Sri Lanka v England: Tourists no longer deserve No1 Test ranking

England have shown over the last four matches that they are not capable of playing in different conditions

By Matthew Wiggins
andy flower
Making changes is the one thing coach Andy Flower can do to wrestle back momentum Photo: TSR

andy flower

Simply put, England are in crisis. Four consecutive away defeats in Asian conditions mean they are just one further humiliation away from losing the number one Test spot they craved so deeply only eight months ago.

The batsmen are at fault. Jonathan Trott scored a quite brilliant hundred yesterday in defeat by Sri Lanka in the first Test in Galle. Yet his was the first English hundred in 2012. No batsman averages more than 35 since the turn of the year and as a unit, they look devoid of ideas.

There has, in fairness, been individual improvement. Trott, like his team-mates, had a woeful run in the UAE against Pakistan. But he showed during his time at the crease in the second innings that he had learnt from that experience. Hopefully the rest of the team learn from him.

Matt Prior is another man who took exactly the right approach on Thursday, as England chased 340 to win the Test. He and Trott took their time, played straight and accumulated the runs on offer, rather than searching them out with expansive sweeps and drives too early in their innings’.

At one stage during their 81-run partnership the pair looked as though they would take their team to the verge of victory, such was their comfort. It was when Prior was brilliantly caught at short leg by Lahiru Thirimanne, who anticipated the angle of Prior’s sweep shot to catch the ball in his chest, that the momentum shifted.

Ian Bell also deserves credit, coming off the back of a fruitless UAE tour in which he scored just 51 runs in three matches, Bell showed his true talent in England’s first innings, scoring 52 in a patient and measured fashion.

However, as a collective batting unit England have not improved or learnt from their tortuous tour against Pakistan. They are yet to hatch a credible plan to combat spin on slow, low Asian pitches and are so obsessed with the sweep shot that it consumes their entire innings.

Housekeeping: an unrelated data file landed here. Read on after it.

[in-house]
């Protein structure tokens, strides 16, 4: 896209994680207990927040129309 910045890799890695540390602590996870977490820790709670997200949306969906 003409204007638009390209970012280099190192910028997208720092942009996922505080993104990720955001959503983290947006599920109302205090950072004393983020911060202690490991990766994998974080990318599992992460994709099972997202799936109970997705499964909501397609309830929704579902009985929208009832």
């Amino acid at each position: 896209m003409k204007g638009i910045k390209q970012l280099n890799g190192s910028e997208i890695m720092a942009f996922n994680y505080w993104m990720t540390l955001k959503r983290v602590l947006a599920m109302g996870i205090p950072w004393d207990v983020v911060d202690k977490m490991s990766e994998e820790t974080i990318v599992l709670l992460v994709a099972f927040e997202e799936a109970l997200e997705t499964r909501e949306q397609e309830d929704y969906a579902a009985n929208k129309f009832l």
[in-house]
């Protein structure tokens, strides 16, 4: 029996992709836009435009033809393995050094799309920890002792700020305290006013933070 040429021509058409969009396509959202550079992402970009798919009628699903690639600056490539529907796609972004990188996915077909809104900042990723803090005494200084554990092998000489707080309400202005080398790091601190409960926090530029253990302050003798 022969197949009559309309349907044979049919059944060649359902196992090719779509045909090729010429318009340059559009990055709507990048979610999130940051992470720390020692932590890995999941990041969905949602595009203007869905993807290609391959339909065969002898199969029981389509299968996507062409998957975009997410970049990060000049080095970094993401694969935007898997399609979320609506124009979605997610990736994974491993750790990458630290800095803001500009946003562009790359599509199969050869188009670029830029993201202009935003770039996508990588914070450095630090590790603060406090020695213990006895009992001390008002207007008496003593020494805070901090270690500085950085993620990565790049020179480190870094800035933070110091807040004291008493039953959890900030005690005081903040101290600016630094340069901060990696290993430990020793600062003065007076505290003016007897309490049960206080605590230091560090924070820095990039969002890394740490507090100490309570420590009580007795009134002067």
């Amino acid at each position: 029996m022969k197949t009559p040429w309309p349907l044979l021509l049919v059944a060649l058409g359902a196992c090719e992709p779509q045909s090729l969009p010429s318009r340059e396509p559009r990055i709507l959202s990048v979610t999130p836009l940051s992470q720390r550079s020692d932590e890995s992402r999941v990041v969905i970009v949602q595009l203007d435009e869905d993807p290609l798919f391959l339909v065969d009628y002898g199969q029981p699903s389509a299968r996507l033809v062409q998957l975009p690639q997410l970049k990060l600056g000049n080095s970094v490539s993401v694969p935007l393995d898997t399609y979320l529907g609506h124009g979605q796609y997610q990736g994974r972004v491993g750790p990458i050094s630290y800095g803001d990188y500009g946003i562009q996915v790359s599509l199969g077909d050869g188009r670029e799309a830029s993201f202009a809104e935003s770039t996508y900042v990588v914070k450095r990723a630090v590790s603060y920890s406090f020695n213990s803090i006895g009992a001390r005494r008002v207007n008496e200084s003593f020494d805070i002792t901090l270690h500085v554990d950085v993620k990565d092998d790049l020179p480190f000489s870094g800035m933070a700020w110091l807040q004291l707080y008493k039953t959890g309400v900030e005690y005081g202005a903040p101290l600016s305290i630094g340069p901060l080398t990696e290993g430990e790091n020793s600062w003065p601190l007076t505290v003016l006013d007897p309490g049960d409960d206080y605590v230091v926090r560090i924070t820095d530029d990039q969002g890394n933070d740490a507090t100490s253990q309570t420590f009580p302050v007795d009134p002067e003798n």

Andrew Strauss, Alastair Cook, Kevin Pietersen and debutant Samit Patel combined for 31 runs in the first innings and 80 in the second. It is quite easy to surmise that England won’t win many matches with that sort of collective run making.

Strauss’ form is the real worry. With just a single Test ton to his name in 48 innings’ the England captain is coming under intense pressure. His cautious approach as captain, which won him so many supporters during the Ashes wins, has started to come under as much scrutiny as his batting and it will be no surprise if he leaves the team to Alastair Cook in the near future.

Realistically, making changes is the one thing that Strauss and coach Andy Flower can do to wrestle back momentum for this side, but it is unlikely to happen. Ravi Bopara is the reserve batsman that could come in, but the England management are simply not going to replace Strauss, the man who should be dropped on batting form, in the middle of a tour.

Leaving Strauss out and moving Trott up to open with Bell, Pietersen and Bopara making up the middle order would be a huge gamble. And as Mark Butcher said after play yesterday “I don’t think Strauss and Flower have ever been in a casino in their life.”

Regardless of what happens in the second Test in Colombo, England do not deserve their number one ranking. They have shown quite clearly over the last four matches that they are not capable of playing in different conditions and as yet are unable to adapt.

Of course, the bowlers are blameless in this situation. The seamers inparticular have performed immensely to take so many wickets in completely unsuited conditions, while the pairing of Monty Panesar and Graeme Swann has been effective and refreshing.

On countless occasions the bowling unit has put England in positions to win matches this winter, and each time they have been woefully let down by their colleagues. It is becoming unforgivable.


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